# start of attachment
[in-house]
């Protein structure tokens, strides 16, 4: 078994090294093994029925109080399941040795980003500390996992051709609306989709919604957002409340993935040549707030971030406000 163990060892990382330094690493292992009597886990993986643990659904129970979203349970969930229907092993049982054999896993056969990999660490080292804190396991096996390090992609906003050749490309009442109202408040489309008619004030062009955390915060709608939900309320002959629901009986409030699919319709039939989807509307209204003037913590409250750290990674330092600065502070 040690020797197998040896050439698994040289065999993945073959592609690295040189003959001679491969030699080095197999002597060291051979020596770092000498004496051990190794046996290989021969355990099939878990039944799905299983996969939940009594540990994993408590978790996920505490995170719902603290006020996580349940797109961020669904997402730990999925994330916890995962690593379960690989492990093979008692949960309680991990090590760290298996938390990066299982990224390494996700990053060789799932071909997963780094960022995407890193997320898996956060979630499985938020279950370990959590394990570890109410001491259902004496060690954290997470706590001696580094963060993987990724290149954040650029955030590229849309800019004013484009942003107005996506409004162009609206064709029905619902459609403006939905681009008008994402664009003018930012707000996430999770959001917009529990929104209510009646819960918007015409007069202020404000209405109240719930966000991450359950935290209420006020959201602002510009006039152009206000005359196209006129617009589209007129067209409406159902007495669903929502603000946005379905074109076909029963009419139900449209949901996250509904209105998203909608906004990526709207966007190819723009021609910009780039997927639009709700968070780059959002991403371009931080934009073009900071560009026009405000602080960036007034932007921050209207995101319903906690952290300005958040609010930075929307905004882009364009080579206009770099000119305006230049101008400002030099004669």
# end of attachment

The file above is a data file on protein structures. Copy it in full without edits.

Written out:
[in-house]
């Protein structure tokens, strides 16, 4: 078994090294093994029925109080399941040795980003500390996992051709609306989709919604957002409340993935040549707030971030406000 163990060892990382330094690493292992009597886990993986643990659904129970979203349970969930229907092993049982054999896993056969990999660490080292804190396991096996390090992609906003050749490309009442109202408040489309008619004030062009955390915060709608939900309320002959629901009986409030699919319709039939989807509307209204003037913590409250750290990674330092600065502070 040690020797197998040896050439698994040289065999993945073959592609690295040189003959001679491969030699080095197999002597060291051979020596770092000498004496051990190794046996290989021969355990099939878990039944799905299983996969939940009594540990994993408590978790996920505490995170719902603290006020996580349940797109961020669904997402730990999925994330916890995962690593379960690989492990093979008692949960309680991990090590760290298996938390990066299982990224390494996700990053060789799932071909997963780094960022995407890193997320898996956060979630499985938020279950370990959590394990570890109410001491259902004496060690954290997470706590001696580094963060993987990724290149954040650029955030590229849309800019004013484009942003107005996506409004162009609206064709029905619902459609403006939905681009008008994402664009003018930012707000996430999770959001917009529990929104209510009646819960918007015409007069202020404000209405109240719930966000991450359950935290209420006020959201602002510009006039152009206000005359196209006129617009589209007129067209409406159902007495669903929502603000946005379905074109076909029963009419139900449209949901996250509904209105998203909608906004990526709207966007190819723009021609910009780039997927639009709700968070780059959002991403371009931080934009073009900071560009026009405000602080960036007034932007921050209207995101319903906690952290300005958040609010930075929307905004882009364009080579206009770099000119305006230049101008400002030099004669």